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Researchers are turning the Santa Cruz River red. Here's why

After running dry for decades, the Santa Cruz River in Tucson has been revived with treated wastewater.

The river will flow red while researchers in Pima County try to learn more about it.

The treated water has received high marks from the Environmental Protection Agency.

But some chemicals, such as pharmaceuticals and cosmetics, are difficult to remove entirely. On Tuesday researchers at the University of Arizona and the U.S. Geological Survey will pour red dye into the Santa Cruz to learn how the water moves, which will aid them in future studies.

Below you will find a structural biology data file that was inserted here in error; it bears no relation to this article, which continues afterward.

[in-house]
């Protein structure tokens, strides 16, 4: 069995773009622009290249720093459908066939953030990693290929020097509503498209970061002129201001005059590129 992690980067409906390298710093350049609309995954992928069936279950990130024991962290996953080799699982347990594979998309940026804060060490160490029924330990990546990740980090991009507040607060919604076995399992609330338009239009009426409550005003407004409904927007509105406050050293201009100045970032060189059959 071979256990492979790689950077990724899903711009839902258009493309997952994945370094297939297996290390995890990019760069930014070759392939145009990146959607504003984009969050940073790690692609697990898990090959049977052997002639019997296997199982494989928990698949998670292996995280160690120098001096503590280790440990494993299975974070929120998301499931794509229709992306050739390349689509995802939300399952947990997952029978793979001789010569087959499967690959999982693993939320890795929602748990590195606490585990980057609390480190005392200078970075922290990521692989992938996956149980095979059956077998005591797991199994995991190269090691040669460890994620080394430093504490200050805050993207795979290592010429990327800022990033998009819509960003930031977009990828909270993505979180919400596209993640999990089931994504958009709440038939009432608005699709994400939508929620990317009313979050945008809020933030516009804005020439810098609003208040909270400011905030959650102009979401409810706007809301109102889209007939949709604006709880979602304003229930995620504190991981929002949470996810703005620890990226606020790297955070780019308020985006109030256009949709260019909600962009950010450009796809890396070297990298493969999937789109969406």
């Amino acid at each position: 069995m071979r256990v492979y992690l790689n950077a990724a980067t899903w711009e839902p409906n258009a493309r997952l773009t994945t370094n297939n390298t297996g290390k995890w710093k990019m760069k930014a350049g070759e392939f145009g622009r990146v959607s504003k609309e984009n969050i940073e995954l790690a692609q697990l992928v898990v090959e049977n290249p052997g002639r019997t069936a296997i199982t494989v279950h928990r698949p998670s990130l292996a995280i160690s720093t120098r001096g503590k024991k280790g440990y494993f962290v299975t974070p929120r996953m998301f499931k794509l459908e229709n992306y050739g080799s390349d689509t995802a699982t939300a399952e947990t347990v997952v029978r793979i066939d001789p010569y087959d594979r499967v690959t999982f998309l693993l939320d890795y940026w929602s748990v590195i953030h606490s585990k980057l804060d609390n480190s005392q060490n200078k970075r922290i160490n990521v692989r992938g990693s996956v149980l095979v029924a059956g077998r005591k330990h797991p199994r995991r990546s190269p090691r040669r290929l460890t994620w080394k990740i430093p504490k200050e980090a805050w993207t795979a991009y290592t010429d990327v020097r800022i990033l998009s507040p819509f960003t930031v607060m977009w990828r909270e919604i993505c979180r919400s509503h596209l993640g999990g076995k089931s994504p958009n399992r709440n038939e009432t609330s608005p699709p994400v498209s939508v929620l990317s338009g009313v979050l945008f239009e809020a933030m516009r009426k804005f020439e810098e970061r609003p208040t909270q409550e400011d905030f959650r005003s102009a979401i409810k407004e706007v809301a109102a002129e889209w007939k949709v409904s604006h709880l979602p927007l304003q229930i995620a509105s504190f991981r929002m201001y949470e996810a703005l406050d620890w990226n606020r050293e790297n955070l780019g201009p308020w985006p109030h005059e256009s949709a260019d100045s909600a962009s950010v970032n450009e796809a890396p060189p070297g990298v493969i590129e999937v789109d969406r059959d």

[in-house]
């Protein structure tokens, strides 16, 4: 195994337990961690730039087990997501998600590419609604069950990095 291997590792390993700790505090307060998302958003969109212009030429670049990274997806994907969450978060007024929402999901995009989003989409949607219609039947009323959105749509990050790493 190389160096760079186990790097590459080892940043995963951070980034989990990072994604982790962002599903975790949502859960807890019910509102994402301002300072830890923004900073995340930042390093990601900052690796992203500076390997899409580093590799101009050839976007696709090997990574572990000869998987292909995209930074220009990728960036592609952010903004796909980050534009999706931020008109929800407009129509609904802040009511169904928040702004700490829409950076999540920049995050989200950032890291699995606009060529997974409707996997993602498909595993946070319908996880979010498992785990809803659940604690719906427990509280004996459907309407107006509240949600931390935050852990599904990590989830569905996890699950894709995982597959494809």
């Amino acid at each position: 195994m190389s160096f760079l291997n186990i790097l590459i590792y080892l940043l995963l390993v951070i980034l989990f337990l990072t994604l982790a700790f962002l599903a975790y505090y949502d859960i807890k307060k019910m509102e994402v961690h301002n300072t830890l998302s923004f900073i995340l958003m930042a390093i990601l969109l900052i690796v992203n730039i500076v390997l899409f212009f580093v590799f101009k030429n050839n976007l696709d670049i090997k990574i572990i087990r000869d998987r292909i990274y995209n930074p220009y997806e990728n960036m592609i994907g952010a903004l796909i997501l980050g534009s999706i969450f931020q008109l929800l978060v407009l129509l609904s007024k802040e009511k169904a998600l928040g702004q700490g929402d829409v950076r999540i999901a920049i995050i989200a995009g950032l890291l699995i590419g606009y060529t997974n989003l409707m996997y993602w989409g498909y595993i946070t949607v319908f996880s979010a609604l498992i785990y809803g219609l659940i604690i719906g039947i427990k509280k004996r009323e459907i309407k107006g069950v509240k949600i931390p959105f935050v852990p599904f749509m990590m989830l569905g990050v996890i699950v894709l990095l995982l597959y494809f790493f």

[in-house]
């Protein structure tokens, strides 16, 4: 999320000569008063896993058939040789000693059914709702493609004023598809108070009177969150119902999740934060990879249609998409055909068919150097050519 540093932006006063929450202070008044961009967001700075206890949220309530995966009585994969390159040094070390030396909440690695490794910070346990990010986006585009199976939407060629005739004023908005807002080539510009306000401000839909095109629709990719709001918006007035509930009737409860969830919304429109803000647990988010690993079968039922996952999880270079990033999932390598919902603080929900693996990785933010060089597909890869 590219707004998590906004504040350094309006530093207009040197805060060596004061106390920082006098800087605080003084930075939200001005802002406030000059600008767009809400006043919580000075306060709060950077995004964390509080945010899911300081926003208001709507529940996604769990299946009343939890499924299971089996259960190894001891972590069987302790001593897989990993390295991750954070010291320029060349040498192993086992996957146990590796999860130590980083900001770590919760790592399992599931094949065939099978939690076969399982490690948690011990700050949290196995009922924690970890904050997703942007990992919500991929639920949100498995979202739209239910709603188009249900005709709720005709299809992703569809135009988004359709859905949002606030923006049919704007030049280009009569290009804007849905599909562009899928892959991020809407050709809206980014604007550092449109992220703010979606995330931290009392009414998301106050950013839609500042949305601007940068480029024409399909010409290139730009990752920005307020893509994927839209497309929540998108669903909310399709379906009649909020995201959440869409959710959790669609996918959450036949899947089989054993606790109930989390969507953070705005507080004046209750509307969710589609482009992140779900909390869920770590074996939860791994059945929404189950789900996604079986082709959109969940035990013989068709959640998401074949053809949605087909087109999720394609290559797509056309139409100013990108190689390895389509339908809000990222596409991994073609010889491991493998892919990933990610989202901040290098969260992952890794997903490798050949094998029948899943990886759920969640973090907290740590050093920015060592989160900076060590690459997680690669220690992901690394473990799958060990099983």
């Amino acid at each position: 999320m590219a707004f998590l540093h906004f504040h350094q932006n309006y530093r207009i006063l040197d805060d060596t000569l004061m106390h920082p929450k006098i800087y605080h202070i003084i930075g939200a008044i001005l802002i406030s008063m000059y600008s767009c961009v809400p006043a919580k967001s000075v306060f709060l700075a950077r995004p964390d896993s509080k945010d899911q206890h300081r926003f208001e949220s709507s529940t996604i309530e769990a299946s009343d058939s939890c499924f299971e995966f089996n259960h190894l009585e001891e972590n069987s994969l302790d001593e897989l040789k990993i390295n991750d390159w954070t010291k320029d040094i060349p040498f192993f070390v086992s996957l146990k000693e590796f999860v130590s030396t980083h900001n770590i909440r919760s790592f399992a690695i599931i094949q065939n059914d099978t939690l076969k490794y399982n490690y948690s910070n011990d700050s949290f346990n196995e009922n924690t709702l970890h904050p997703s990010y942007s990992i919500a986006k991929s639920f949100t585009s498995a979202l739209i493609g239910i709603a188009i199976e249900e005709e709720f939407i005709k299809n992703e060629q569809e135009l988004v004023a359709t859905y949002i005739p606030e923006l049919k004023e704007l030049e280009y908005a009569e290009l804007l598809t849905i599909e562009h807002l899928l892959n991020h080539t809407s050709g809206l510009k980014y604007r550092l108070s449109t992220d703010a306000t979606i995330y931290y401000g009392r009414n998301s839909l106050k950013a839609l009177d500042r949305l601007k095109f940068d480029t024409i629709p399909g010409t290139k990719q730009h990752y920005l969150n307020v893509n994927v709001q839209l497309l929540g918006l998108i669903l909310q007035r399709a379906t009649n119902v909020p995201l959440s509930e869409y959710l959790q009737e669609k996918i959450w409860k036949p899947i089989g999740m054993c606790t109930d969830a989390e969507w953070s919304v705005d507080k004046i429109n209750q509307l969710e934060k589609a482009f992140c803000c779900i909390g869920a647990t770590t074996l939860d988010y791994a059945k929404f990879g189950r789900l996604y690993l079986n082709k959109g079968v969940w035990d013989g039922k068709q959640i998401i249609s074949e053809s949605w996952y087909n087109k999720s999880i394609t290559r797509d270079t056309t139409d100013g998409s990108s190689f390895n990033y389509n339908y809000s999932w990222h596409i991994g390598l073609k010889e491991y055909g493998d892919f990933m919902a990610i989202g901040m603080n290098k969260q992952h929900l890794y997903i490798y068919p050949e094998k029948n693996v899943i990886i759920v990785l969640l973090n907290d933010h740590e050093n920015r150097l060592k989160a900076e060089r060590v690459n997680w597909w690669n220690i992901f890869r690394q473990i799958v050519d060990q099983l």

“The main reason for putting the dye into the water, is to track that same section of water, over time," said Joseph Cufarri, of Pima County Flood Control. "So, as it moves downstream, the researchers don’t want to be testing different portions of water and get inaccurate results.”

Cufarri said the dye is non-toxic and has been used in similar studies across the country.

Ron Dungan was a senior field correspondent at KJZZ from 2020 to 2024.